With Russia having its warmest winter on record, an executive decision was made: The government is trucking in artificial snow to Moscow in time for the city's New Year's celebration. The shipments are being added to a holiday display in the city center, the Guardian reports. An Instagram post including a photo of a small pile of snow with fencing said: "This is all the snow there is in Moscow. It is being guarded on the Red Square." Some of the snow—broken-up ice from skating rinks—was going to the building of a small snowboarding hill, a city official said. The effort was there, but some people quoted in the Moscow Times were disappointed at the effect, per the BBC. "It's not festive at all," one person said. "It's already turned beige or gray," another complained.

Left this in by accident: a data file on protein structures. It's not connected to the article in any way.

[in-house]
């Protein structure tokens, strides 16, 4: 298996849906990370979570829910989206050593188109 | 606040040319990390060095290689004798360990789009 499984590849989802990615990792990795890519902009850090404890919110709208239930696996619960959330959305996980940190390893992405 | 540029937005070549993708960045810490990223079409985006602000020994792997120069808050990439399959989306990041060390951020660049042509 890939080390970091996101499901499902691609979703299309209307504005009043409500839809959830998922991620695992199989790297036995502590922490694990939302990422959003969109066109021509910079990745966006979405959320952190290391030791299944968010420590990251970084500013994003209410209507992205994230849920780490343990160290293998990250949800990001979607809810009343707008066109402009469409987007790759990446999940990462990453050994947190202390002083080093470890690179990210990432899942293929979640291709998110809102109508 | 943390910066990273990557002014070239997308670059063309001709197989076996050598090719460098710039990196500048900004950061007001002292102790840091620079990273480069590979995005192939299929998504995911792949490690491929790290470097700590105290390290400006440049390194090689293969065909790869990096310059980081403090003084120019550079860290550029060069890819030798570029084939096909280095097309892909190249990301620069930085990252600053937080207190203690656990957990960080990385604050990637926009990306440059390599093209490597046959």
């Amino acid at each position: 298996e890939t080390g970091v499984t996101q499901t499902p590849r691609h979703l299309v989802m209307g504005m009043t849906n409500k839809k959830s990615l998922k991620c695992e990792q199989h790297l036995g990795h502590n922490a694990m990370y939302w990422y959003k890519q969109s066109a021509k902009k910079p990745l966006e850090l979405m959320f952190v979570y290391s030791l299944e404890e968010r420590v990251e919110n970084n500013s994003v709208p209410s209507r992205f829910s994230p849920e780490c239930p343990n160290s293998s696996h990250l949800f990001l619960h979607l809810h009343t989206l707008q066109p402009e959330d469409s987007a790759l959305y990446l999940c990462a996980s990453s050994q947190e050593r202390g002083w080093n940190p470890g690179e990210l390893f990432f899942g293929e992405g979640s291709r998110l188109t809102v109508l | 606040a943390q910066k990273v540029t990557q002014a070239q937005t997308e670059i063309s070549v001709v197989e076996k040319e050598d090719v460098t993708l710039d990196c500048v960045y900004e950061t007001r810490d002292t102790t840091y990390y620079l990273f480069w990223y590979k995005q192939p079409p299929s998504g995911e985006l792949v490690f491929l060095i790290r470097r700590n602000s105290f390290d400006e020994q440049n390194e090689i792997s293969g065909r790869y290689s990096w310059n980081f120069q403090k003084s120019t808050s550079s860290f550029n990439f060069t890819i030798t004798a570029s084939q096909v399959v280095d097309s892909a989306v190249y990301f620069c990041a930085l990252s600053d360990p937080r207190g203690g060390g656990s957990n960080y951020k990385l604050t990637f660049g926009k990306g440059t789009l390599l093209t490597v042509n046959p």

The city is more accustomed to spending a fortune removing snow. But a Russian climatologist said this month that warm winters "are a direct consequence of global warming—they will happen more frequently." He said the average winter temperature in Moscow has climbed 4 degrees over the past 30 years. "We've effectively jumped from December to November," he told the RIA Novosti news agency. Moscow hit 42 degrees on Dec. 18, beating the previous high recorded in 1886. "Winters used to be a lot harder here," said one resident visiting the holiday decorations. The city did get a light dusting of snow Monday afternoon. (The thawing could transform Siberia.)